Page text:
For residential, commercial and municipal solar projects, roof-top solar often provides the lowest cost per watt of installed capacity. Roof-top solar installations are also considerably faster than ground-mounted, as no geotechnical soil investigation is required, while structural engineering is in most cases is straightforward. The speed of installation makes roof-top ideal for small-scale projects.
A combination of several factors determine the roof-top solar system sizing:
- An area of the available roof-space with good solar exposure. For example, an average residential solar PV system with 18 x 60-cell solar modules requires 30 square meters of the roof space.
- Ampere ratings of the main breaker and rating of the solar panel busbar where the solar will feed. For example, a typical for small-scale residential solar system 125Amp rated bus with 100A main breaker would allow to connect 13.5KW of AC inverter capacity.
- Transformer capacity. The combined AC capacity of all inverters cannot exceed the rated transformer capacity.
- Historical power consumption for Net-metering in SK, micro-generation systems in AB and Net-metering for systems in Fortis BC. The intent of the most net-metering programs is to allow customers to offset their historical power consumption.
- Customer budget.
As the roof orientation and roof tilt dictates the orientation of the solar array, it is important to understand how much of the roof-top solar energy is produced under the given roof constrains as a percentage of the ideal South azimuth and ideal tilt. The table below shows Edmonton, Alberta losses compared to the optimal conditions:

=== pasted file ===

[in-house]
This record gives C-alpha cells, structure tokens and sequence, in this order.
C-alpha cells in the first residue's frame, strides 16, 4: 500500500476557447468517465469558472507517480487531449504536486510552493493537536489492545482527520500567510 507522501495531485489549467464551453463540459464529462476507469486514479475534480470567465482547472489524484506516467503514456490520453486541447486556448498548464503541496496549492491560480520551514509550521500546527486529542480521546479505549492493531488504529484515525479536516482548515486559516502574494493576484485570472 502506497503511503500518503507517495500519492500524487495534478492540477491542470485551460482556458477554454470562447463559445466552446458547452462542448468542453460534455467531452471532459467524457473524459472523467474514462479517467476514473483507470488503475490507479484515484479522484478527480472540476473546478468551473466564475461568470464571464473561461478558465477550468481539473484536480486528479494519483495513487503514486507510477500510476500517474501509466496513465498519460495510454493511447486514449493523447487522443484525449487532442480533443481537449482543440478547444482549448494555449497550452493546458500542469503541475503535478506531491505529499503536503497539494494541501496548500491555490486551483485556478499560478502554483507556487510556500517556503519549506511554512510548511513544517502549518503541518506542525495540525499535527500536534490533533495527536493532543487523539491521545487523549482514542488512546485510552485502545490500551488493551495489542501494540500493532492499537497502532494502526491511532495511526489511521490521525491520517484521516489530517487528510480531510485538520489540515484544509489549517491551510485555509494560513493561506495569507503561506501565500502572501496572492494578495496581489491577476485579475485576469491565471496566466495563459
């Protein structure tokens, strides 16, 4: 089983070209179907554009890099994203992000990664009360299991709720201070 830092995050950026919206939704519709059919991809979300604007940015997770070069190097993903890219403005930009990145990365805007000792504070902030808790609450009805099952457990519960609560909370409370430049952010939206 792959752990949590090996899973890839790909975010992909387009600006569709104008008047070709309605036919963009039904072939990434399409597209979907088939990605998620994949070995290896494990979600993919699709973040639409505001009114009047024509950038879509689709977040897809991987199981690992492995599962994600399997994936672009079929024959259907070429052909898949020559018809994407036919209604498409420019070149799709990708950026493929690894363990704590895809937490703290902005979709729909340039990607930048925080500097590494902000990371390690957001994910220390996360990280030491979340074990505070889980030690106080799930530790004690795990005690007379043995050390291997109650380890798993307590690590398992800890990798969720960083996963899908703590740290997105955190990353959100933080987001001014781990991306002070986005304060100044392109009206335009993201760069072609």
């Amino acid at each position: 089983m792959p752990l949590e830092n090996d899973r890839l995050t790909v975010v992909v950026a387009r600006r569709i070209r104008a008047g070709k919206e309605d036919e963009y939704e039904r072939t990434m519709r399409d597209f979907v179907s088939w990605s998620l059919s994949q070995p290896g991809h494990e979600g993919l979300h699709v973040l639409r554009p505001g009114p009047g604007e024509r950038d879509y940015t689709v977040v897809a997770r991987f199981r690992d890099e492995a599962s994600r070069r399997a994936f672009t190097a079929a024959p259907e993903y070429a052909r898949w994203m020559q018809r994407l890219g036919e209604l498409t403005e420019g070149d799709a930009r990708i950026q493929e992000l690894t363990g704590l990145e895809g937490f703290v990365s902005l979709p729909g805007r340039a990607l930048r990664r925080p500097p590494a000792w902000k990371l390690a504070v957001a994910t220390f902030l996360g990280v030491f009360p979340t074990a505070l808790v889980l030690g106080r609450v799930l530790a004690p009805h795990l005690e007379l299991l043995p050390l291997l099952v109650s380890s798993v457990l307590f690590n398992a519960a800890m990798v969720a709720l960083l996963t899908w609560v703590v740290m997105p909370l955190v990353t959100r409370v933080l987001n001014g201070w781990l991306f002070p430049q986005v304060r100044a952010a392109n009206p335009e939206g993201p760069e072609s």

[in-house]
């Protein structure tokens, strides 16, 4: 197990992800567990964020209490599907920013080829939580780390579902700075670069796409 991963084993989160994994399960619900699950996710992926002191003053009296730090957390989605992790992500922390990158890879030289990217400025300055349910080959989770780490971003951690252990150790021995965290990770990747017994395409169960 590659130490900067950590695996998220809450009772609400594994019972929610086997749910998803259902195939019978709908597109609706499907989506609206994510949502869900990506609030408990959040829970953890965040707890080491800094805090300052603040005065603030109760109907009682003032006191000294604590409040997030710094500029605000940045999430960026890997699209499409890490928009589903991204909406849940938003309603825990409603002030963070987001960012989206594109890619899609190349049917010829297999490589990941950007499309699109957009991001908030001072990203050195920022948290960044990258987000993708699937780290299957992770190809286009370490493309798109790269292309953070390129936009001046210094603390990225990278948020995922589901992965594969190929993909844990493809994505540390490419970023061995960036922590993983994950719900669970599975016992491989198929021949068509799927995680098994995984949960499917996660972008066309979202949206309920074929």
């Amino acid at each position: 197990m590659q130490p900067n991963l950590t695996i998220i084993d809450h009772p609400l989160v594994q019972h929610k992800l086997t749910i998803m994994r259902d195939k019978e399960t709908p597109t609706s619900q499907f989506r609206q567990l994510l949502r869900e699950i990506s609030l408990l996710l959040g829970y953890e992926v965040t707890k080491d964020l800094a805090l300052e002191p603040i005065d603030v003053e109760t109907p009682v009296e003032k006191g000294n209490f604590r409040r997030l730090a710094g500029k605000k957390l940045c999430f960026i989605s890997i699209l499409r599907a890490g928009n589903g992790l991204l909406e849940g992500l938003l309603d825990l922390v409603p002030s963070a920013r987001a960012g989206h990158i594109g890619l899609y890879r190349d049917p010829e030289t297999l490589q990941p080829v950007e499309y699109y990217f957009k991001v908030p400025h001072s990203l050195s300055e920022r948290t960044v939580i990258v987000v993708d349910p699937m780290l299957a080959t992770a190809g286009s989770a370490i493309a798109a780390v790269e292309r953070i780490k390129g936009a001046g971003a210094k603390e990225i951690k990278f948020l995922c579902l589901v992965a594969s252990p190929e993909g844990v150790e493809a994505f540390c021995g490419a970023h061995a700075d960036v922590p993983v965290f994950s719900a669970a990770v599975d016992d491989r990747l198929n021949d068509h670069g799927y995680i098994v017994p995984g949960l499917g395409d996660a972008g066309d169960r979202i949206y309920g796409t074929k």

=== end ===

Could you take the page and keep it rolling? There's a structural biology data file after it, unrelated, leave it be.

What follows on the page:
When budgeting for the roof-top solar systems operations and maintenance, take into account the age of the roof. Additional expenses required for dis-mounting of the solar array during roof repair or replacement may overweight the economical benefits for the roof-top solar PV installation. Also, the building economic life has to be long enough for the solar to pay-off.
Roof-top solar systems vary by the type of racking used to attach solar array to a structure.
Pitched solar systems have stand-offs screwed through the roof, typically into the rafters, or stand-offs are attached to the metal roof ribs.
Ballasted racking systems are installed on flat roofs or roofs with less than 5 degrees tilt. The racking helps to tilt modules towards the sun and concrete ballasts are used to hold the racking in place. Often, ballasted roof-top solar systems do not require roof penetrations.
Wall-mounted awning systems provide the benefit of an easy installation combined with steeper and optimal array tilts.